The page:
Why Officiating Is Having the Biggest Impact on the 2012 NBA Playoffs
Manny Pacquiao recently “lost” a much-disputed fight to Timothy Bradley in a decision which was so controversial it is now being reviewed by the WBO. If the NBA isn’t careful, it’s going to go the way of boxing.
There are a combination of things, which whether they are “fixed” or not is moot. They appear enough to be fixed that it is easy for anyone who wants to believe they are fixed to find “evidence.”
After an NBA strike that was as much an issue between small-market and large-market owners as it was between players and owners, David Stern nixed a trade that would have, at least in the prevailing opinion, benefited the large-market team to the detriment of a small-market team.
That the eventual trade went down involved literally the exact same two markets doesn’t seem to matter. In a sense, it shouldn’t. The Clipper fanbase is about the equivalent of a small-market team. They are clearly the second-rate team in the nation’s second-largest city.
Then the NBA, in their secreted lottery “draw,” revealed that the same small-market team, which they had protected at the beginning of the season and then sold at the end of it, New Orleans, “won” the lottery.
All of this is a backdrop to the playoffs. What happens in the NBA front office and what happens on NBA courts are inexorably linked in the minds of the conspiracy theorists. And really, why shouldn’t they be?
The NBA needed a big Finals to come back from the strike. They needed a big draw, and they needed a small-market team who could do that. That’s not easy to do.
Ideally the best possible situation would be the Miami Heat in the finals. People don’t cheer for the Heat; they cheer against them, and the people would love to tune in and cheer for someone else.
But how do your root against Goliath unless you have a David you can believe in?
Enter the Oklahoma City Thunder.
In the Thunder, you have the unHeat. You have the small-market team that was drafted and built the “right way.” All that stuff about how they got stolen from Seattle, we’ll just sweep under the rug because it doesn’t cooperate with the feel-good story.
In the Thunder, you also get Kevin Durant, the unLeBron. Where LeBron likes to step out of the big moment, Durant embraces stepping into it. Where LeBron has the alleged biggest ego on the planet, Durant is humble. Where LeBron rejected his hometown to chased championships with his oligarchy in Miami, Durant chose to do it the right way and signed a contract (for more money than LeBron got) to stay in Oklahoma City and do it “the right way.”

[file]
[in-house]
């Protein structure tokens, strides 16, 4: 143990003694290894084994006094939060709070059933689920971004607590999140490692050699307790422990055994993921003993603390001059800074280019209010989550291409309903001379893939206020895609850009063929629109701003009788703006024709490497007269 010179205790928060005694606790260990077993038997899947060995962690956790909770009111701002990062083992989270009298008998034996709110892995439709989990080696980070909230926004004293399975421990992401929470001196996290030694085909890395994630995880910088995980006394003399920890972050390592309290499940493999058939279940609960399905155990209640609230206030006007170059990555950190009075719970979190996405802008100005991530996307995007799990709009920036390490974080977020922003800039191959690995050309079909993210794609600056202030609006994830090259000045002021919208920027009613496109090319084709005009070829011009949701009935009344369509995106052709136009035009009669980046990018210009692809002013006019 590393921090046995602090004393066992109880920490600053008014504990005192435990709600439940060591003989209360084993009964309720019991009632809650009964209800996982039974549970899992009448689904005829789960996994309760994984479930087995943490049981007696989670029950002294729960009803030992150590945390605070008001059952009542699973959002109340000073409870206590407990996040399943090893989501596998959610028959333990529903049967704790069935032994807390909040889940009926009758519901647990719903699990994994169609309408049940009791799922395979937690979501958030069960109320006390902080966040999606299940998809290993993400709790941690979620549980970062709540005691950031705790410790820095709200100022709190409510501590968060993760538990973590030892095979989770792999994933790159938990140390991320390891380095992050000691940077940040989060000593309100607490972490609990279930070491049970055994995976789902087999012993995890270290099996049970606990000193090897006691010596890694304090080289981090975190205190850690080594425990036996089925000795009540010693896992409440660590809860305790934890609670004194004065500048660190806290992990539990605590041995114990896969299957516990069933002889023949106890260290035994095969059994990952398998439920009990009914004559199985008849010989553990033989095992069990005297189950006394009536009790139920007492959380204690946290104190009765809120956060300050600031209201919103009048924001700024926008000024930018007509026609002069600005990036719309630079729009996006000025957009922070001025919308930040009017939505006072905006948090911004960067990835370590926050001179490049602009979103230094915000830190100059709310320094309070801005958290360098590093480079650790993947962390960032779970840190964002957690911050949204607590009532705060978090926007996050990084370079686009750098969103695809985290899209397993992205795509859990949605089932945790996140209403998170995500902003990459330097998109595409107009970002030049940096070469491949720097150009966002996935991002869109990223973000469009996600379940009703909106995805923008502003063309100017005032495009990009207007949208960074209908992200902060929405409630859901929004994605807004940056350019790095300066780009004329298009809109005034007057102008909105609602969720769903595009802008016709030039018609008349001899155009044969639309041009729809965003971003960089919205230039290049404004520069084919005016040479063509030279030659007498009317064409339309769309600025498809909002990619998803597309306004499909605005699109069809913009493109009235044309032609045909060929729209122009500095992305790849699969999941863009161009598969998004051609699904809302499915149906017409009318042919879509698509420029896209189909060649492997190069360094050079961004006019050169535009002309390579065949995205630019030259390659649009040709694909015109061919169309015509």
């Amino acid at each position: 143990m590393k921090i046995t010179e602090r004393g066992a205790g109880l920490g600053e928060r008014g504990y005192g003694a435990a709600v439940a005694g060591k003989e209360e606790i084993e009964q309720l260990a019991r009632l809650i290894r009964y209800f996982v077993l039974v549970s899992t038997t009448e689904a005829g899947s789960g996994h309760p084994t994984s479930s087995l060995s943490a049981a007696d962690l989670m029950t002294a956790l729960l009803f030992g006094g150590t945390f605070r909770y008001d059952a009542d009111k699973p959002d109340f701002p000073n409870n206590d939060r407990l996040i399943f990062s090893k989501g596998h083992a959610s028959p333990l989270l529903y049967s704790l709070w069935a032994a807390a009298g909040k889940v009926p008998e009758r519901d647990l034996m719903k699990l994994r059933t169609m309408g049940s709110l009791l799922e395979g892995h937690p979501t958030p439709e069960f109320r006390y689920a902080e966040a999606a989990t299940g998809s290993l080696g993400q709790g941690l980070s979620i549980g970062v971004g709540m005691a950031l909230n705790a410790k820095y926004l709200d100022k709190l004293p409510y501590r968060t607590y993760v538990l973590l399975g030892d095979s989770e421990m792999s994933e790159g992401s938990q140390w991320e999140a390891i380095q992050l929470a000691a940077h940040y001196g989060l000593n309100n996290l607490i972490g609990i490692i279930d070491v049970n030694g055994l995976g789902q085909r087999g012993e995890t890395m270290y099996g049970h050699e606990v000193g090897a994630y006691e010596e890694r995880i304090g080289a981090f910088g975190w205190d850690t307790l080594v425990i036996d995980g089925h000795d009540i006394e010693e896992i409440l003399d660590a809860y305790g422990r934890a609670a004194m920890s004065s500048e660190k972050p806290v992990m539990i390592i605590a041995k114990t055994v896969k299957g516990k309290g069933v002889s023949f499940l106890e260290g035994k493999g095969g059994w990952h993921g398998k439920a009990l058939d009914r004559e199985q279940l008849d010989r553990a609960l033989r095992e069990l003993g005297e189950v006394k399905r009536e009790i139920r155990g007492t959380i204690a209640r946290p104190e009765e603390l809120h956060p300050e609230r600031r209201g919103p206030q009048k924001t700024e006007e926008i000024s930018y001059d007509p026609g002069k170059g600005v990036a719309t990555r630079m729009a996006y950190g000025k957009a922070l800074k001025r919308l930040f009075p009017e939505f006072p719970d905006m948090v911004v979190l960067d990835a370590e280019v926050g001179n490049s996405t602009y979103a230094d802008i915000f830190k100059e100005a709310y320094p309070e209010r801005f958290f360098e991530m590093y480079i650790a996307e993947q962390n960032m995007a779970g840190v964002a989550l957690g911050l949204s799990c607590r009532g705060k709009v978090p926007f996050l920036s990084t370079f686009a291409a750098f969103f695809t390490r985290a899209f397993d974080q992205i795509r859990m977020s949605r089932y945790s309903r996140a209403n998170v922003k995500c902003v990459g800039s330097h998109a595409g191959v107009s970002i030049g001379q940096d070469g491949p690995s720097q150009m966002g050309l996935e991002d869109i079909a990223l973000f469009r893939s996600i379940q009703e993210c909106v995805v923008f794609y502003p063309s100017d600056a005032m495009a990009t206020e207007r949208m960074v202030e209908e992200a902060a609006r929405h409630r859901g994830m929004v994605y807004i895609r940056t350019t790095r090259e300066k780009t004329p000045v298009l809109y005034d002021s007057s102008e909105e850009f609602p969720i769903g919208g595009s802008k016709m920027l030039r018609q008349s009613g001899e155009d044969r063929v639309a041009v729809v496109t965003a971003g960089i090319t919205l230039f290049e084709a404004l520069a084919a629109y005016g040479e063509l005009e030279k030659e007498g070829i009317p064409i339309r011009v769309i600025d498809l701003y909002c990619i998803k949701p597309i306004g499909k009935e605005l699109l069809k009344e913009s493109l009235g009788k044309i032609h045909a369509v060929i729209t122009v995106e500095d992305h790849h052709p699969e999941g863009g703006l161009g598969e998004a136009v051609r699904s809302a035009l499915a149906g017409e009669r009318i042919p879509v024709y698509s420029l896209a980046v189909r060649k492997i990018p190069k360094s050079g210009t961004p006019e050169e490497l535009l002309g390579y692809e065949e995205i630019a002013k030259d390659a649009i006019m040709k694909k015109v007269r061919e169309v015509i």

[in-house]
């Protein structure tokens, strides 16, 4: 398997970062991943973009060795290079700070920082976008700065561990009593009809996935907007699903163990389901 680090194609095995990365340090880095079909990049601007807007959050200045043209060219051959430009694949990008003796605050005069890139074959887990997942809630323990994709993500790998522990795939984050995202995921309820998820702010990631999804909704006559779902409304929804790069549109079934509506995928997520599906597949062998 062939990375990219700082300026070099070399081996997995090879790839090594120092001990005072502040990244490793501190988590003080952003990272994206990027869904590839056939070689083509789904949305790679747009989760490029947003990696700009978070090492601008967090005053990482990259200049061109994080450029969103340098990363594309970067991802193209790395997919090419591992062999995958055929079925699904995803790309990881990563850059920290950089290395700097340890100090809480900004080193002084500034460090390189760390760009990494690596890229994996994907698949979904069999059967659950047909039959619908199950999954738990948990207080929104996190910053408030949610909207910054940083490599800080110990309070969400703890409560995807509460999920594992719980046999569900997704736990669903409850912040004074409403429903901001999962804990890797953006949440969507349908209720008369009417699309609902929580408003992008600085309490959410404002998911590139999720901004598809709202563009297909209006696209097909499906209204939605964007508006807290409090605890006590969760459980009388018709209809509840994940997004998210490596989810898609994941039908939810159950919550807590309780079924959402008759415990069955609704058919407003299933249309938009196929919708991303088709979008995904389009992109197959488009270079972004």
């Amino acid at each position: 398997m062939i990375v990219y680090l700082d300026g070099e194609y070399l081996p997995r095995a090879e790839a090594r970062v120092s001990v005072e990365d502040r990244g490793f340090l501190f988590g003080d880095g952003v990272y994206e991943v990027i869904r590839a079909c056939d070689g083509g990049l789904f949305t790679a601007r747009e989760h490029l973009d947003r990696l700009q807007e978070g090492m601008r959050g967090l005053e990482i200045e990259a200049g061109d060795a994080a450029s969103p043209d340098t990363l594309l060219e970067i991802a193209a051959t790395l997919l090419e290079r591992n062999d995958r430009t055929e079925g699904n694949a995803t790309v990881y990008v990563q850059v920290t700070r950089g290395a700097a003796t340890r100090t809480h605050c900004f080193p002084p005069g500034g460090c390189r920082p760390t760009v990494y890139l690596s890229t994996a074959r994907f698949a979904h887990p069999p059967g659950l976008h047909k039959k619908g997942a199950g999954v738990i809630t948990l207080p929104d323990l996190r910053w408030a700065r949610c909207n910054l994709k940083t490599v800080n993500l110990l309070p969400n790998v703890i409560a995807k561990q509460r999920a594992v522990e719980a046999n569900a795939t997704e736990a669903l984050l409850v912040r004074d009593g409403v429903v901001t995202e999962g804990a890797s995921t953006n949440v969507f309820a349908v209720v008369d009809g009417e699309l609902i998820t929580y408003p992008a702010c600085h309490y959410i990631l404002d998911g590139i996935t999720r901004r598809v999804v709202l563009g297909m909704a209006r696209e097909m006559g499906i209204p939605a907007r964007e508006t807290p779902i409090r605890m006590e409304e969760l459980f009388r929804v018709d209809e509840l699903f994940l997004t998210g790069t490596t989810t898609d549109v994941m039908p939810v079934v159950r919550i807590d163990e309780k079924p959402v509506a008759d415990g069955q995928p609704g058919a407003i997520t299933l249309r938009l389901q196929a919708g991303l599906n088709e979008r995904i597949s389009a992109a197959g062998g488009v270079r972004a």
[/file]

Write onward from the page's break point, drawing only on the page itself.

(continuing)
Pay no attention to the fact that James had done the same thing with his first renewal, as does every single major star player. Forget the fact that Durant was a restricted free agent who couldn’t have left if he wanted to. We’re talking about storylines here. We’re talking about perception, not reality.
This Finals which the NBA was desperate to get, they got. For a league which has worked so hard to work “perception,” you would think they would get that perception is tainting this postseason.
As soon as Derrick Rose went down, the Philadelphia 76ers started getting calls like they were a team of LeBron Jameses and Kevin Durant. The team which had taken the least number of free throws during the regular season was taking 26 free-throw shots a game against a team which had given up the fewest free-throw attempts during the regular season.
A Roseless Bulls in the Finals was a nightmare the NBA couldn’t want. It was also a team which had beaten the Heat twice without him already this season. Why wait until they get to the conference finals and the scrutiny was on?
The Boston Celtics were repeatedly taken out of the game with opportune technical being called, flops being called on one end but not the other or just uneven calling.
Meanwhile, the Spurs were steamrolling the Thunder to start things off. Then they started getting whistled for technical for things like looking at the other bench wrong.
While the Spurs are a team that is exciting, they aren’t thought of that way. They’re still thought of as a team that is the boring team of 2003 which drew a ratings nightmare. The NBA can’t have that.
Do you believe the NBA manipulated the results of the playoffs through the officaiting
The dots are there to be connected. The NBA wanted Miami and Oklahoma City in the Finals. They didn’t want some other team to ruin that. Whenever it looked like something “could” happen, the officiating (allegedly) nipped it in the bud.
For a league that has worked so hard to mold appearances, regardless of what the reality is, you’d think they would be a little more fearful of what’s going on here.
Whatever the reality is, NBA fans are now trained to go off of appearances, and the appearances are that Stern has had the call in for a Heat and Thunder finals. If they’re not careful, Paddy Power might be issuing more refunds soon.
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